||Sony PlayStation 2
|RFG ID #:
||(ESRB): Lyrics |
||Taiko Drum Controller
- 111 of 6269 collectors (1.7%) have this game in their collection
- 0 of 6269 collectors (0%) have this game in their wishlist.
- 0 of 6269 collectors (0%) have this game for sale or trade.
- Standard Controller
- Taiko Drum Controller
- Digital Control
- Memory Card (26 KB)
The full text from the back of the box is below:
Welcome to the world of Taiko Drumming - musical fun for the whole family
Plug the Taiko Controller into your PlayStation 2 computer entertainment system, and you're ready to go! Play alone or go head-to-head with a friend to master the art of rhythm and drum to the tune of over 30 songs. Join twin Taiko brothers Don and Katsu along with their happy family and neighbors for the ultimate musical experience.
Did you ever play Donkey Konga for the Gamecube, love it, but did not own a Nintendo's
little box? Perhaps you saw it, found it to be extremely interesting, yet you were
restricted from owning it because you have one of those PlayStation 2's? Maybe you have
never seen or heard of Donkey Konga, but you love drumming and rhythm games. Well, if you
identify with any of those statements then I have wonderful news for you! Namco has released
for the PlayStation 2 the game that Donkey Konga is based off of, and it's name is Taiko:
Now before people start making claims about Taiko being a cheap rip off of
Donkey Konga, I probably should say a little about the game. First and foremost,
Taiko: Drum Master is an insanely popular Japanese rhythm game franchise, currently
in its sixth iteration overseas. Therefore, Donkey Konga is actually a rip off of
Taiko - not the other way around. Taiko is also extremely Japanese. I suppose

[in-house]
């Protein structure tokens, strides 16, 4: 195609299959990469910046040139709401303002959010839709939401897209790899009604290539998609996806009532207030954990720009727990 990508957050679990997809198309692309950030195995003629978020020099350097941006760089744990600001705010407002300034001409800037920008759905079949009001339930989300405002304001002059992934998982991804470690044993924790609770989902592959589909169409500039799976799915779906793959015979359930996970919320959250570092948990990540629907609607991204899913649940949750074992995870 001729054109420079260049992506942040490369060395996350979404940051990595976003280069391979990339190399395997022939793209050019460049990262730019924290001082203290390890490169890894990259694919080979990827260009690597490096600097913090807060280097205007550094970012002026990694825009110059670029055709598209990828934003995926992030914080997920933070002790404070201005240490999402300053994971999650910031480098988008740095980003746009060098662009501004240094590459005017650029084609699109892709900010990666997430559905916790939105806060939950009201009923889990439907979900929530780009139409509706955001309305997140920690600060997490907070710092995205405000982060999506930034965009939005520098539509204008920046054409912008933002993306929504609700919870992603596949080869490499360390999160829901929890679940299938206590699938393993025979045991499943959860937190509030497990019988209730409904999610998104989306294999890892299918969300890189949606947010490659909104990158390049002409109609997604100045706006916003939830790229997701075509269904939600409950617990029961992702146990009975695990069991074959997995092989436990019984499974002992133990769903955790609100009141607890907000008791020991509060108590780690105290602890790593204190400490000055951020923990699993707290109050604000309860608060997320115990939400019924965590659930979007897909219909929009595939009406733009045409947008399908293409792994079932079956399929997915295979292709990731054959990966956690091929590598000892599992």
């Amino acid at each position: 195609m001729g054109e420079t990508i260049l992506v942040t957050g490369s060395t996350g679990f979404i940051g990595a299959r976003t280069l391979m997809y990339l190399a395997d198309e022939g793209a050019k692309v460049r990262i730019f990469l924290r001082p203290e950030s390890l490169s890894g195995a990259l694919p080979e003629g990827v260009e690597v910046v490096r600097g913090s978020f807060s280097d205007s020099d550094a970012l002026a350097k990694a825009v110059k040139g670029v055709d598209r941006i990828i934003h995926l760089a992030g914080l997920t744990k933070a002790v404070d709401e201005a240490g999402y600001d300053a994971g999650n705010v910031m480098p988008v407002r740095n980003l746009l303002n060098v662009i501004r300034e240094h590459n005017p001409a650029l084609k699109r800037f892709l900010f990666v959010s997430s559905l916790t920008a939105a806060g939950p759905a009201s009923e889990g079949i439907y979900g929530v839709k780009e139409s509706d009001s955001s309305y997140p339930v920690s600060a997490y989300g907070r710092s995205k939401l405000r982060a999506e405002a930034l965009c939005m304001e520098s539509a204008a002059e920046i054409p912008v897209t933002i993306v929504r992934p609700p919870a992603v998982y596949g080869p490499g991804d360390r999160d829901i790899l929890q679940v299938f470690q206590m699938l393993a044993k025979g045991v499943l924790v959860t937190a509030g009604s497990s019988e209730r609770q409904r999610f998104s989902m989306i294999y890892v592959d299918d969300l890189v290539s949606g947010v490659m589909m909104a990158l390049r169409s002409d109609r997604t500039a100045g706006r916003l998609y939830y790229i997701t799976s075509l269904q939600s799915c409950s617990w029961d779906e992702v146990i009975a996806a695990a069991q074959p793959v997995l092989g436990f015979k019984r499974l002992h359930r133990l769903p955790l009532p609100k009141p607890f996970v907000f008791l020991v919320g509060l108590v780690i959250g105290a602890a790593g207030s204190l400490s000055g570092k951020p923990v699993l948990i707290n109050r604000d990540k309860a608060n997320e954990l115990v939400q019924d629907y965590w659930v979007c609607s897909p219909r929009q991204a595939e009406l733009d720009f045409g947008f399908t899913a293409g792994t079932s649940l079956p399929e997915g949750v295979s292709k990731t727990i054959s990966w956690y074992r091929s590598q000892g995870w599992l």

that you probably had an idea of that, since the taiko is a Japanese Drum. Nevertheless, Taiko: Drum Master is a very very colorful Japanese rhythm game. Animations
and drawings are very reminiscent of animations that you would see in Animé. There is a very
loose setup for the game, where there is a six year old Japanese kid who wants to become a
Taiko Master. You, in turn, are like that kid, wanting to become a Taiko Master as well. All
the characters and things you do are somehow related to the kid, whether it be the friend next
door, the grandfather, the pet dogs, or even the mystically alive Taikos that live in the
house. And that my friends, is the setup for the "story" that exists in the game.
Now I am also sure that most people who play rhythm based games probably really don't care
about a story much at all, and just want to feel the beat. Rhythm based games are all about
the gameplay, or moreso sometimes the type of controller that interfaces with the gameplay.
For Taiko: Drum Master there is the Taiko Controller. What is the Taiko Controller you
ask? Well it is a replica of a Taiko, that's what! More specifically, however, the Taiko Drum
resembles a drum that one would expect to see some crazy caveman movie. There are a total of
four sensors on the drum - you can either hit the left or right side of the drum directly, or
you can do a rimshock (hit the rim) on either the left or right side of the drum. You are also
given two Taiko sticks that would be used to hit your drum. Now you would think given
the state of most controllers created in this day and age that you would want to be very
careful with hitting your drum. That is actually quite the opposite of what you would do, and